Ethiopia-Rock-Hewn churches of Lalibela
The region of Lalibela in Ethiopia is evidence of the height of Christianity in Ethiopia during the 5th and 7th century AD. Lalibela has 11 medieval monolithic cave churches that are found all over the north and central parts of Ethiopia, the oldest of these churches dates to the 6th-7th centuries in Tigray. Churches were erected under king Lalibela of the Zagwe dynasty (11th-12th century A.D.), the majesty of the churches are often referred to as the ‘eighth wonder of the world’, the ‘New Jerusalem’ and the ‘New Golgotha’. King Lalibela (1181-1221) is believed to have built these churches solely for the purpose of establishing a holly and sacred place which ultimately influenced the Ethiopian religion. The Lalibela churches or the rock-hewn churches are arguably amongst, if not the most, significant religious cultural and archaeological sites of Ethiopia. The churches lie on a large mountainous terrain and are divided into two groups by the Jordan River.
To the north of the Jordan but much farther to the west there is also one majestic isolated church of Bete Giyorgis and it is believed to be the most elegant of the rock-hewn churches. The Bete Giyorgis church is shaped in the form of a Greek cross and has walls reminiscent of the Axumite architecture. Archaeologists believe that the rock-hewn churches of the Lalibela region have two distinct architectural styles or influences, the first of which are the Axumite architecture with its wood and stone palaces and monolithic stele and secondly the early Christian Basilica. Churches in each of the two groups are interconnected and these seem to be a valid claim at least for churches belonging to the same group. The Lalibela region is still a significant marker of Christianity in Ethiopia and a place of active pilgrimage and devotion today. Four of the eleven churches were built as free standing-structures and merely attached to the bed rock at the bottom and the remaining churches are semi-detached and facades are the only features free from the rock. The Bete Marylam (House of Mary) and the Bete Amannuel (House of Amannuel) are the largest of the churches in each group.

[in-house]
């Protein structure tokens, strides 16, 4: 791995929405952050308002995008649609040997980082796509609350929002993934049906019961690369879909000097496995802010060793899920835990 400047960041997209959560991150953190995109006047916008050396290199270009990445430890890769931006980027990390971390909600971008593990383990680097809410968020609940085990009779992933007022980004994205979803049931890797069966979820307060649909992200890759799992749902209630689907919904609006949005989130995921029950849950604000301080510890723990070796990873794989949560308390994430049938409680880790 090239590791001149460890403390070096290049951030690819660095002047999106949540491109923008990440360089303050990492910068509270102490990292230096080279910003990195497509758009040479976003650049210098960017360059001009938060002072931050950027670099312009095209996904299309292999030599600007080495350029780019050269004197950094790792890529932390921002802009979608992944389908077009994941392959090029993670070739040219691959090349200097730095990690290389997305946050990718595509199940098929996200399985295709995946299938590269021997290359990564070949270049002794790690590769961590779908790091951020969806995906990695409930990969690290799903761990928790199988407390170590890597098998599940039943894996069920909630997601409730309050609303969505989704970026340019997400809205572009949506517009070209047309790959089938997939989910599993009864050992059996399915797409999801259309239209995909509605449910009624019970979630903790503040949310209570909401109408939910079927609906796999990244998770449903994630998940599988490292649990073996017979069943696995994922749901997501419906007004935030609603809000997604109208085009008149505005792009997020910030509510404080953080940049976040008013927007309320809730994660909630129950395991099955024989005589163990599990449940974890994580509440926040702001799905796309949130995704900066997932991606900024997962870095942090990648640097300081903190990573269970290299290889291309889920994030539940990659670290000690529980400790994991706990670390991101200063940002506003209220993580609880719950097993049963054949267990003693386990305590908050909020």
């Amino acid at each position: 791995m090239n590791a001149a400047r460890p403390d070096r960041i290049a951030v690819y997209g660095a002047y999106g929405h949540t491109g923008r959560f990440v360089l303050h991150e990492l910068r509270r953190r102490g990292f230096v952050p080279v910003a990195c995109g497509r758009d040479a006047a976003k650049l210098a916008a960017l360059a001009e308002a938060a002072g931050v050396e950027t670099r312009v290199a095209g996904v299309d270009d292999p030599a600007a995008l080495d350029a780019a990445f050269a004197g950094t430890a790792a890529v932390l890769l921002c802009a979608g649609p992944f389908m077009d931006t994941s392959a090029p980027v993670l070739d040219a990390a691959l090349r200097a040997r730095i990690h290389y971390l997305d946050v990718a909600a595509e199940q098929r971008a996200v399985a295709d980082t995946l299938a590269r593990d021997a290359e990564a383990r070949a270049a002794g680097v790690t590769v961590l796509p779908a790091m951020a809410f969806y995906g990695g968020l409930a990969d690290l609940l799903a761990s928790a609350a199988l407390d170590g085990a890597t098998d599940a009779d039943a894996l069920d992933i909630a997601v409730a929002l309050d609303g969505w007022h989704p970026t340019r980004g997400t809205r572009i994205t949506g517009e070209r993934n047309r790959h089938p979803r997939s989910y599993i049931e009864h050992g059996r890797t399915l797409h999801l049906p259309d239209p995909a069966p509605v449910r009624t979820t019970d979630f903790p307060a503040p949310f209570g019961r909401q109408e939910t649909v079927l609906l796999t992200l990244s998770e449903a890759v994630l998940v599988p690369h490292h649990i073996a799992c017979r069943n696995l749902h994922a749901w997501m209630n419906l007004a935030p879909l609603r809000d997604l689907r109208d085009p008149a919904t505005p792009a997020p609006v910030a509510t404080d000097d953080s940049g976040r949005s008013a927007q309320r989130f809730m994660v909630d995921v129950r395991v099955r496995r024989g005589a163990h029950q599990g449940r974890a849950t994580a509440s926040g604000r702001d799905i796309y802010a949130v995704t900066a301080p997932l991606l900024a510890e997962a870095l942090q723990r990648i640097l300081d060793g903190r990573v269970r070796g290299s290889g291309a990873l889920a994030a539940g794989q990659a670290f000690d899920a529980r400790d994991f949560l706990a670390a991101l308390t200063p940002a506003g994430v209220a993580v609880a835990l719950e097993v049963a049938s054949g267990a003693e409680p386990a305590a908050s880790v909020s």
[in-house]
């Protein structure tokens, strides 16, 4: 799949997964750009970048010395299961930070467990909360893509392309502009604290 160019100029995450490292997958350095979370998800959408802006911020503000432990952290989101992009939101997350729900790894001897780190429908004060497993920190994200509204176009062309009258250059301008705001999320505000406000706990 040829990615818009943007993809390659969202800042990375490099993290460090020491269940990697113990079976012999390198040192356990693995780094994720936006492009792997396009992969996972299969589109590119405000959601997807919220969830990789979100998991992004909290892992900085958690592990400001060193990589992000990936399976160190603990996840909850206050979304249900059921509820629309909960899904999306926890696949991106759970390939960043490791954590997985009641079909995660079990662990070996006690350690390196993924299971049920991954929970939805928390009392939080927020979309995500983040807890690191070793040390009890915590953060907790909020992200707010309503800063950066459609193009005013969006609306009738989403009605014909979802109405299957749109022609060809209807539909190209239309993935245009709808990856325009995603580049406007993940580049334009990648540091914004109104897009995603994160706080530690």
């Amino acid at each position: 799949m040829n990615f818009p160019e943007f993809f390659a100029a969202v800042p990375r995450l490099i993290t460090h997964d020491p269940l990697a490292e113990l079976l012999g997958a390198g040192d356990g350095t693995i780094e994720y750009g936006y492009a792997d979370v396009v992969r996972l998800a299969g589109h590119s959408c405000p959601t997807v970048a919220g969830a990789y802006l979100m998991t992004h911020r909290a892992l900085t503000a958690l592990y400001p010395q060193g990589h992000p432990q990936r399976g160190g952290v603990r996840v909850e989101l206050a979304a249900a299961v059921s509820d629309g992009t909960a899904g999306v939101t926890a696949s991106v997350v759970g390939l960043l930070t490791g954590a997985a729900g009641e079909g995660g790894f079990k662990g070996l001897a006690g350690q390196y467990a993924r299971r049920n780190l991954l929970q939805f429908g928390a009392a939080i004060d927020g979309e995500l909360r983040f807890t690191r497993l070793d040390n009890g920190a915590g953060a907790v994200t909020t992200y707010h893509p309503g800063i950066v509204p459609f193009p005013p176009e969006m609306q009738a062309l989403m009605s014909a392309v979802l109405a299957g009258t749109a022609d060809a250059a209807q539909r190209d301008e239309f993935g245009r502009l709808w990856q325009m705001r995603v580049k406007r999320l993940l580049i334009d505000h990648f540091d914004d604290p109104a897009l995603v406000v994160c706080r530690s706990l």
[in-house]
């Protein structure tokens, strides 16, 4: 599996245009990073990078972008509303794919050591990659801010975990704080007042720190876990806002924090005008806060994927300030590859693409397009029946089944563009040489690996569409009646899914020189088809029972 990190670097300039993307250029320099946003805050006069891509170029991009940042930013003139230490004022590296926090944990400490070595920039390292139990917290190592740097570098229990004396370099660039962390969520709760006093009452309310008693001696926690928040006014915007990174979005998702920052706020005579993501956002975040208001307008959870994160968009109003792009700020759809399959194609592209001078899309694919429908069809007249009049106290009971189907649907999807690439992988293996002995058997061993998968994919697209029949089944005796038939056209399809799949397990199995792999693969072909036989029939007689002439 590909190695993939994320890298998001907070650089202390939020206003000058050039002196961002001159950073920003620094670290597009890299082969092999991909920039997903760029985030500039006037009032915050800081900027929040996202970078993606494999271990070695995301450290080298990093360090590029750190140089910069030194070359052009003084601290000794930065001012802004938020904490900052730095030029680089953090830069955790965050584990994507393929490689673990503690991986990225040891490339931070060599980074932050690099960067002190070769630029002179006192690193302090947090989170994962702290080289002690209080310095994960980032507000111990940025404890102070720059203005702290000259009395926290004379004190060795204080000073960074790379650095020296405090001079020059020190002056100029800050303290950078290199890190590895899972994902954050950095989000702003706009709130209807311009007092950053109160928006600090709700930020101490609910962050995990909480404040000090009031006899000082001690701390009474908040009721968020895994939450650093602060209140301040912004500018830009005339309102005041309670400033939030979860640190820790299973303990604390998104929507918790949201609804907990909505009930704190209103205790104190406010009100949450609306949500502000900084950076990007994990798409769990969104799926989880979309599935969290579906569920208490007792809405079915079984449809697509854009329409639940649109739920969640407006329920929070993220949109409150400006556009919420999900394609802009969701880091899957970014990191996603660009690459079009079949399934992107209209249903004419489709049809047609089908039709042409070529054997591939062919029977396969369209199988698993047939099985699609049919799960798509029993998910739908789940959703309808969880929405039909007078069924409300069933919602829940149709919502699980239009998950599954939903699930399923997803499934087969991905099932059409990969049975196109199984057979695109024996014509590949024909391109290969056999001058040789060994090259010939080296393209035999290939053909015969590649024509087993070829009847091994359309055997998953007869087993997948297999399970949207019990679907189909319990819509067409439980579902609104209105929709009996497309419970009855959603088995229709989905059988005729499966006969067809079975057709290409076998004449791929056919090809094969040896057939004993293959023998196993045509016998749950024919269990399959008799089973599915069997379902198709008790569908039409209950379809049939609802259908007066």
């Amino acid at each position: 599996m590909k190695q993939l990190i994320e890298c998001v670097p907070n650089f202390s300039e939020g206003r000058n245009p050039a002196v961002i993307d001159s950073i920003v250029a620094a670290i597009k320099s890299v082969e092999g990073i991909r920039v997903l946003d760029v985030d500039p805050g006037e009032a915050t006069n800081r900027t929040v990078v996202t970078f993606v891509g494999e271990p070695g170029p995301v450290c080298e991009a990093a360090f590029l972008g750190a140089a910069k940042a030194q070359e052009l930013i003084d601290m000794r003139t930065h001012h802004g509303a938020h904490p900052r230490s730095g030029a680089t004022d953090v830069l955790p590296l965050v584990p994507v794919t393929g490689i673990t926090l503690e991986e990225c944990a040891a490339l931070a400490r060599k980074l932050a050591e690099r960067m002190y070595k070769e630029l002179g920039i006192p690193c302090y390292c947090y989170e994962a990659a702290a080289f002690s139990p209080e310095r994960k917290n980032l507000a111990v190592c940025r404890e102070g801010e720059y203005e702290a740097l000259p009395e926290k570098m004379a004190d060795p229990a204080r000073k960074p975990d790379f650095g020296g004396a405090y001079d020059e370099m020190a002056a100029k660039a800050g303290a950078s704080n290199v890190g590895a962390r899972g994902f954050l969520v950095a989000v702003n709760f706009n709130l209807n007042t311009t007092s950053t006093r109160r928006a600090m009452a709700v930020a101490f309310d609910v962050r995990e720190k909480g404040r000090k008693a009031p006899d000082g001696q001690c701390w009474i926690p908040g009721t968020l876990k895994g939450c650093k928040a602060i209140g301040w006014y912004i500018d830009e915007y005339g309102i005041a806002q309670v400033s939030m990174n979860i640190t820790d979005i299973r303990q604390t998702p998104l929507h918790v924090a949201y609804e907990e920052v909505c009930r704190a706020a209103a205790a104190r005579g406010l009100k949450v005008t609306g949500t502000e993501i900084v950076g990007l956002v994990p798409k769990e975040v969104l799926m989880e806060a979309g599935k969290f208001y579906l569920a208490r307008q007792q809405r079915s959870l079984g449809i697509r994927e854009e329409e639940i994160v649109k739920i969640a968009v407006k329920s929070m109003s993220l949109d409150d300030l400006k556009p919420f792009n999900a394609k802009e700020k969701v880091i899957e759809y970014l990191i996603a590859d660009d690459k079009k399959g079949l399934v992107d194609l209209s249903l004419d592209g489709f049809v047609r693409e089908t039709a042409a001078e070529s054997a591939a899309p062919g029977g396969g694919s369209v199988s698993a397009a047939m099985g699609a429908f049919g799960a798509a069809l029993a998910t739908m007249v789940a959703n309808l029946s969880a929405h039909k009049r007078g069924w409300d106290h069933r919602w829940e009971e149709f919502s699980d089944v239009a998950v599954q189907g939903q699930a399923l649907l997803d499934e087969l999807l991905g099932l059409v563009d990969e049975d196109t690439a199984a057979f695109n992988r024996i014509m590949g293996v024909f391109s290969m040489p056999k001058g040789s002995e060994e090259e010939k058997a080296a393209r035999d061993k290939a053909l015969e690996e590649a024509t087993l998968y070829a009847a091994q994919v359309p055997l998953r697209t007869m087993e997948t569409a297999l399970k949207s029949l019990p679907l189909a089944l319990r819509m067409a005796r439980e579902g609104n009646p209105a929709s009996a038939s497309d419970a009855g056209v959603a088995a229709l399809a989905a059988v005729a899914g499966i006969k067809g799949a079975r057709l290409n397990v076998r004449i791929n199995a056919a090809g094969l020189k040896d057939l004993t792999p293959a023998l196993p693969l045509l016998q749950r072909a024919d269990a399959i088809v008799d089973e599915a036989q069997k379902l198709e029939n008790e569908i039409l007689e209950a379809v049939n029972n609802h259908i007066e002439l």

RanIeri, G., Haile, T. And Alemayehu, T. 2005. TEM-Fast Small-Loop Soundings to map underground Tunnels and Galleries Connecting the Rock-Hewn Churches of Lalibela, Ethiopia. An International Journal, vol. 20. No. 5, pp 433-448.
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